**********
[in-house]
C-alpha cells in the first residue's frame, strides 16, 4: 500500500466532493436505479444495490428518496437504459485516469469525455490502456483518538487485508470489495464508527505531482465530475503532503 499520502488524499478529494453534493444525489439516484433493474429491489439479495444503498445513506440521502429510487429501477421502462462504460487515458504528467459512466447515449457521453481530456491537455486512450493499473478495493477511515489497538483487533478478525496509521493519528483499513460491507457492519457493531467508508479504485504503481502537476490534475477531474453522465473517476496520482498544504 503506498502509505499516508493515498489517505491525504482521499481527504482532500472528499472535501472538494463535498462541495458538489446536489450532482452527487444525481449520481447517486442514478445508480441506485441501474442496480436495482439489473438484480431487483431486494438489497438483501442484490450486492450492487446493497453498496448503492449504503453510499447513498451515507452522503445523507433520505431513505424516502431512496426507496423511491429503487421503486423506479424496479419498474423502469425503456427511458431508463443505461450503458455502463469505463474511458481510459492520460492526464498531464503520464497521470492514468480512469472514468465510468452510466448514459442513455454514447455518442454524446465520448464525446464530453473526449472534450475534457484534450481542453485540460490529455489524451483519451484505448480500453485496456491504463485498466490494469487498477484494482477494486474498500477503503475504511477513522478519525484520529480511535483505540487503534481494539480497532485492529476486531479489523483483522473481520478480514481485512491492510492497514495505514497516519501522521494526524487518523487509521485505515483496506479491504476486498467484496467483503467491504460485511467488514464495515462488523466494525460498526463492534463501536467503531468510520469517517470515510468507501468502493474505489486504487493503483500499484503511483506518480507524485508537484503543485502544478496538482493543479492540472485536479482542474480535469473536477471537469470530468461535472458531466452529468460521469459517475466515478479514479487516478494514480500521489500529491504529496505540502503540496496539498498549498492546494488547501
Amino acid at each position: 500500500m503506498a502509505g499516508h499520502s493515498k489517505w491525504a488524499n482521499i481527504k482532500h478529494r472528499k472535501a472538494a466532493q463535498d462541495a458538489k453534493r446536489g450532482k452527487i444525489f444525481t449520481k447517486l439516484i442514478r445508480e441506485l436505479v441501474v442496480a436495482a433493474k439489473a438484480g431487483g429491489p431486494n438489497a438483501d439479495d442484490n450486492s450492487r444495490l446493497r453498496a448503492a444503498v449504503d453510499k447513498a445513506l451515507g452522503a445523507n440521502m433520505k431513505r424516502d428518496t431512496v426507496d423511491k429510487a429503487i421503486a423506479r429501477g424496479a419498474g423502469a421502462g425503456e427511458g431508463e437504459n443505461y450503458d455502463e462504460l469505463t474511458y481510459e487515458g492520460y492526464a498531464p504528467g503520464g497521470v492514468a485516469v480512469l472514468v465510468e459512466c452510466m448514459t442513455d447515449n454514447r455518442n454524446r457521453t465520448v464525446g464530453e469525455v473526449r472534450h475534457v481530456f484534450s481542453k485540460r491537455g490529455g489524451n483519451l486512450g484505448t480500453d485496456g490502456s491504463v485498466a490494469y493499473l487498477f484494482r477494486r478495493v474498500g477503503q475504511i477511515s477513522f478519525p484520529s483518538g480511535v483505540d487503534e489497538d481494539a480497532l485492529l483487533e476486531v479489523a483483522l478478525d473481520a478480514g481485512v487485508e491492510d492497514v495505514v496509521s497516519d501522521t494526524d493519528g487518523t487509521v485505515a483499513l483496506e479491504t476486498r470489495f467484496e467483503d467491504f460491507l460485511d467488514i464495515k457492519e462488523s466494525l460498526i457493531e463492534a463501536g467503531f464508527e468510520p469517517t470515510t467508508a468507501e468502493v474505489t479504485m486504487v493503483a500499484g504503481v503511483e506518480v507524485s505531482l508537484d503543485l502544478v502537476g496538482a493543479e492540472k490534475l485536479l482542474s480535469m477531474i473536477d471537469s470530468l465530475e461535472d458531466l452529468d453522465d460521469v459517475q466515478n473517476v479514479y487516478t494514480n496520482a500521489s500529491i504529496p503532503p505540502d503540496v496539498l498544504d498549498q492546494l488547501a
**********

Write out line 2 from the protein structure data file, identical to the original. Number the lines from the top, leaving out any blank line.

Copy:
C-alpha cells in the first residue's frame, strides 16, 4: 500500500466532493436505479444495490428518496437504459485516469469525455490502456483518538487485508470489495464508527505531482465530475503532503 499520502488524499478529494453534493444525489439516484433493474429491489439479495444503498445513506440521502429510487429501477421502462462504460487515458504528467459512466447515449457521453481530456491537455486512450493499473478495493477511515489497538483487533478478525496509521493519528483499513460491507457492519457493531467508508479504485504503481502537476490534475477531474453522465473517476496520482498544504 503506498502509505499516508493515498489517505491525504482521499481527504482532500472528499472535501472538494463535498462541495458538489446536489450532482452527487444525481449520481447517486442514478445508480441506485441501474442496480436495482439489473438484480431487483431486494438489497438483501442484490450486492450492487446493497453498496448503492449504503453510499447513498451515507452522503445523507433520505431513505424516502431512496426507496423511491429503487421503486423506479424496479419498474423502469425503456427511458431508463443505461450503458455502463469505463474511458481510459492520460492526464498531464503520464497521470492514468480512469472514468465510468452510466448514459442513455454514447455518442454524446465520448464525446464530453473526449472534450475534457484534450481542453485540460490529455489524451483519451484505448480500453485496456491504463485498466490494469487498477484494482477494486474498500477503503475504511477513522478519525484520529480511535483505540487503534481494539480497532485492529476486531479489523483483522473481520478480514481485512491492510492497514495505514497516519501522521494526524487518523487509521485505515483496506479491504476486498467484496467483503467491504460485511467488514464495515462488523466494525460498526463492534463501536467503531468510520469517517470515510468507501468502493474505489486504487493503483500499484503511483506518480507524485508537484503543485502544478496538482493543479492540472485536479482542474480535469473536477471537469470530468461535472458531466452529468460521469459517475466515478479514479487516478494514480500521489500529491504529496505540502503540496496539498498549498492546494488547501